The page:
Columnists

Joyce Arthur
Moving forward with the abortion debate

| May 30, 2014
Photo: Nicole Marie Edine/flickr

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Justin Trudeau's statement that any new candidate for the Liberal Party must agree to vote pro-choice on any bills is positive and entirely appropriate. It stirred up a surprising amount of criticism and confusion in the media, however, in addition to the expected histrionics from anti-choice and religious communities.

But what's the big deal? The Liberal Party has had a pro-choice policy since 2012, so this is little more than a confirmation of that. Prospective Liberal candidates are already required to support same-sex marriage and the Charter of Rights and Freedoms. Women have had equality rights for almost 30 years, and the abortion law was struck down 26 years ago as a violation of women's constitutional rights. The legal vacuum has never been a crisis -- far from it. Abortion rates have declined over time and there are no silly women having abortions at 9 months for any reason at all, despite the anti-choice movement's faith-based belief otherwise.

So why is this still an issue? Well, it doesn't help that the mainstream media loves manufacturing controversy, running to anti-choice people for comment whenever something about abortion hits the news. That in turn leads anti-choicers to rejoice, believing that all the attention being paid to abortion by the press and politicians means their cause is in the ascendency, that the "abortion debate" is back on.

But it could mean just the opposite. After all, abortion has hardly ever been out of the news for long, and there's always plenty of media coverage anytime a motion is introduced by a hardline anti-choice MP -- which happens just about every year. It's more likely that the public's frequent exposure to the issue is causing the anti-choice movement to lose support, since the more that Canadians are confronted with the "abortion debate," the more they seem to support abortion rights.

That could be a consequence of our society generally becoming more secular and progressive on human rights issues since the 1980s. But Canadians are also sick of this issue being constantly politicized. For example, the frequency of comments in the media from anti-choicers who disregard women's rights in their fanatical push to recognize full rights for embryos and fetuses (misnamed "children") has surely turned off many Canadians by now. Nevertheless, the anti-choice movement clings to the belief that their views still have credence and that they can still win on this issue.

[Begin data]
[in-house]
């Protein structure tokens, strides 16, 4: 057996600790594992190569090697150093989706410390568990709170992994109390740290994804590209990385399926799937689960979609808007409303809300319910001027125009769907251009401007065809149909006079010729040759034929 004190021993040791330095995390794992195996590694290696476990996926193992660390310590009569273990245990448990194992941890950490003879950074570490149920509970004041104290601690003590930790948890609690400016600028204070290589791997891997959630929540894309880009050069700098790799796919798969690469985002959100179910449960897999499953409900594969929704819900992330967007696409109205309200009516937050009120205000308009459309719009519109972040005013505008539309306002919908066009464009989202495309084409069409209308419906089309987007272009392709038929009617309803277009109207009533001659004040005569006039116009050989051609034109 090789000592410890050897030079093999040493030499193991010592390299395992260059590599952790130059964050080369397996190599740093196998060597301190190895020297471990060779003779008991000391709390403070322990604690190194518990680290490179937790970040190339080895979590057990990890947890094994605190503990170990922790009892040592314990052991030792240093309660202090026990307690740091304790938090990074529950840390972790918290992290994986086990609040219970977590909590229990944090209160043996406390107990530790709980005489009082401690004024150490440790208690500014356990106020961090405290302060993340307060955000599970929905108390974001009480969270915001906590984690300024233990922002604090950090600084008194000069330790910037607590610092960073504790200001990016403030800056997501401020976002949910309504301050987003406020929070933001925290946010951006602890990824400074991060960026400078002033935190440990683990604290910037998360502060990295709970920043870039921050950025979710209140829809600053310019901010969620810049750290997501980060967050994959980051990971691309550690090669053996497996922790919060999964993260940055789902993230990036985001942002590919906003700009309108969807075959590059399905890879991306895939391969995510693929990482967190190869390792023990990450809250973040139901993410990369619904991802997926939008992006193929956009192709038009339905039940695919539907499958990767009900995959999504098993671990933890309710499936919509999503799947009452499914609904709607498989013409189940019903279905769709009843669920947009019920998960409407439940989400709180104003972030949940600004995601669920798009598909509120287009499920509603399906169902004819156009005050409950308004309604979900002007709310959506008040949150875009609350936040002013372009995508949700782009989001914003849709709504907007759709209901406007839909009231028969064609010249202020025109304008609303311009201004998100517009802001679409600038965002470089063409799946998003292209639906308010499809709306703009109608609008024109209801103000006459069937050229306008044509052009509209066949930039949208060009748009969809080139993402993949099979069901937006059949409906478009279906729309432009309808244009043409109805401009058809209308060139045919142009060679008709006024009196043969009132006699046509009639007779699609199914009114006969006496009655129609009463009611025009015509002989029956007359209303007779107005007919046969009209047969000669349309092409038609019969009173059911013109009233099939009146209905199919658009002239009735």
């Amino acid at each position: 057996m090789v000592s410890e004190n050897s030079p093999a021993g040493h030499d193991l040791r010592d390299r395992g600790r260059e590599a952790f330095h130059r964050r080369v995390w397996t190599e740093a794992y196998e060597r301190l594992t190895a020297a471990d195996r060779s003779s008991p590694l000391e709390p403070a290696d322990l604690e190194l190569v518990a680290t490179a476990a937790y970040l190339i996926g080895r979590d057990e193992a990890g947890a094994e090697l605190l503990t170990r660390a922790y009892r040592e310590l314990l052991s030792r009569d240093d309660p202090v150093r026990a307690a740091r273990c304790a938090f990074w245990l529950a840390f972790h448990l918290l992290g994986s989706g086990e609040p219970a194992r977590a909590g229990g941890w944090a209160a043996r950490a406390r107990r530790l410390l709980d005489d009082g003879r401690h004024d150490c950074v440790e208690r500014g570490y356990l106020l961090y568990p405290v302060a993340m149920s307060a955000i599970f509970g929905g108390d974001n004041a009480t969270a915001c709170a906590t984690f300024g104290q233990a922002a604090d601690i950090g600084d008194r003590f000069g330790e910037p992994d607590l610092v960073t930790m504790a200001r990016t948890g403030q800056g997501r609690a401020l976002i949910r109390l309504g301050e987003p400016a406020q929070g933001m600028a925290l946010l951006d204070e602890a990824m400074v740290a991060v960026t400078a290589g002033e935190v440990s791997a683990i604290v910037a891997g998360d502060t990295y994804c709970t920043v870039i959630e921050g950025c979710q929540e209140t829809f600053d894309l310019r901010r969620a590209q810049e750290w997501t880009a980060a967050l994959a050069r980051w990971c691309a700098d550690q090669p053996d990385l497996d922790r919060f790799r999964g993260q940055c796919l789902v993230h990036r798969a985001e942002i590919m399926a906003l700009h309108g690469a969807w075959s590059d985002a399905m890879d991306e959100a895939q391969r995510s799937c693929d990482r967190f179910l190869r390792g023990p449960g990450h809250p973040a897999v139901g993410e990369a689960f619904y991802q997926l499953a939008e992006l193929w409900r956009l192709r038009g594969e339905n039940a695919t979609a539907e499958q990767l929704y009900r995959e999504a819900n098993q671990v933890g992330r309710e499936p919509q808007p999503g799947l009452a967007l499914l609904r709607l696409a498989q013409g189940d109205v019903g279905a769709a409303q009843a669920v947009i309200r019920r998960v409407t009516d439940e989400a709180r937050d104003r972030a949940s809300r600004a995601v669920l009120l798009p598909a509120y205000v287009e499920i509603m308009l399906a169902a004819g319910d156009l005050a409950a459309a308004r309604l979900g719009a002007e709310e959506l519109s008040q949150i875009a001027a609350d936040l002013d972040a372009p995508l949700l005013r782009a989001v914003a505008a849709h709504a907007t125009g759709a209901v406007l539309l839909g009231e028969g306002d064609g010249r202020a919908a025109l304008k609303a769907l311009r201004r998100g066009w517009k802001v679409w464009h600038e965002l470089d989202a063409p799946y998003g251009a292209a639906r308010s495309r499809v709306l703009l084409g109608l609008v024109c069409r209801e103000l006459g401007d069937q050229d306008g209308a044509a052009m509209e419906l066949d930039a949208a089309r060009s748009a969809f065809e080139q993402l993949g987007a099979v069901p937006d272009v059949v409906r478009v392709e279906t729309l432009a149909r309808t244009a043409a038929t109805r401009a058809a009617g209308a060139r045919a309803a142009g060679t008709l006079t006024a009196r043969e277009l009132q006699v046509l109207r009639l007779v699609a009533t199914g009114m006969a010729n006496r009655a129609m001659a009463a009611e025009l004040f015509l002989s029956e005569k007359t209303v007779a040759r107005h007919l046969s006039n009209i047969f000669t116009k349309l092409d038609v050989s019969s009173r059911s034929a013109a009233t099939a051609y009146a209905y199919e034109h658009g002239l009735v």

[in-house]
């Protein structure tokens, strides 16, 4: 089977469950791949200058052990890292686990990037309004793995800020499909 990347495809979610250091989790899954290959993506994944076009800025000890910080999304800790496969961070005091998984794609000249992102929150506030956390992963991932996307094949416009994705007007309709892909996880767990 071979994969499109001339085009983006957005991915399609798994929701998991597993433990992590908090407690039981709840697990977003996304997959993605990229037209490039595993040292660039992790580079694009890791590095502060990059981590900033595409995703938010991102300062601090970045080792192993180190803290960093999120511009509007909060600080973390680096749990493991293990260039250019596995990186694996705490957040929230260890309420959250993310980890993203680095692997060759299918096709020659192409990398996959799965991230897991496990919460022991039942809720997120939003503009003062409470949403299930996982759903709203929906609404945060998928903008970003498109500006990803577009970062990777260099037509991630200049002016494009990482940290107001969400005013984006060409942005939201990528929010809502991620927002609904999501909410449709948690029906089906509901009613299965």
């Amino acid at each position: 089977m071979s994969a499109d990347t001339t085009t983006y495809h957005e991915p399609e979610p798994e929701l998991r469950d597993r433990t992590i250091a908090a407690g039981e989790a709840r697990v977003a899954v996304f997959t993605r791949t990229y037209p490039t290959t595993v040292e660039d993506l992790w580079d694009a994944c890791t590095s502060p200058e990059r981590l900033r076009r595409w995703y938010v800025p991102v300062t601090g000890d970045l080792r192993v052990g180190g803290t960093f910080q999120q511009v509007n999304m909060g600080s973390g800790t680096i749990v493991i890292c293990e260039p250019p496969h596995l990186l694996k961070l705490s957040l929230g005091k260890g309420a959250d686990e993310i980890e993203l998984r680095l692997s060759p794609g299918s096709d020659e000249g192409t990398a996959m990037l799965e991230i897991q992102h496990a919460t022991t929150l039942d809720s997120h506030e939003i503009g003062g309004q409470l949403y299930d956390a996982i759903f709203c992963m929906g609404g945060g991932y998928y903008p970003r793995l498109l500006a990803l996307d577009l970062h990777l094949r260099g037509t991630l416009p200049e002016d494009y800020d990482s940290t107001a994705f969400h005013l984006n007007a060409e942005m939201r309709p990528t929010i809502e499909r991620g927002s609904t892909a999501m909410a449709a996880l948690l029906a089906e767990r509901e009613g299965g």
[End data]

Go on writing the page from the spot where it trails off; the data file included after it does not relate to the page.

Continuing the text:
Trudeau will probably secure more votes with his pro-choice policy, not less. Most Canadians are pro-choice, and about 13,000 people so far have signed his petition explaining the policy. However, I predict that significant numbers of voters won't even notice or care that much. Most people are not single-issue voters anyway. It's only the minority anti-choice contingent that's fulminating from the pulpit and turning molehills into mountains. They do have reason to be concerned, however. Trudeau's pronouncement is the latest setback in a long line of setbacks for the anti-choice movement. An editorial in the Edmonton Journal even suggests it means their cause is "irreversibly being lost."

Abortion is a constitutional right

In reaction to Trudeau's linking of abortion to women's Charter rights, a chorus of social conservatives have been insisting that abortion is not a constitutional right. They are wrong. First, it's irrelevant that the Charter does not actually contain the word abortion. That shows a lack of understanding of how legal precedents shape an evolving interpretation of our laws and human rights. The Supreme Court threw out our old abortion law in 1988 because it arbitrarily restricted or denied access, thereby increasing risks to women's health. Any abortion restriction passed today would not likely pass constitutional muster as it would infringe women's right to bodily security, life, liberty, conscience, privacy and equality. Abortion becomes a de facto constitutional right because the situation of restricted or inadequate access violates women's rights.

Second, the right to abortion has grown stronger with post-1988 jurisprudence. For example, the Supreme Court at that time said that "protection of foetal interests by Parliament is also a valid governmental objective," but two Supreme Court decisions after 1988 denied rights to fetuses because that would compromise the established rights of women (Dobson v. Dobson, 1999; and Winnipeg Child and Family Services, 1997). This undermines any legitimate state interest in fetal rights.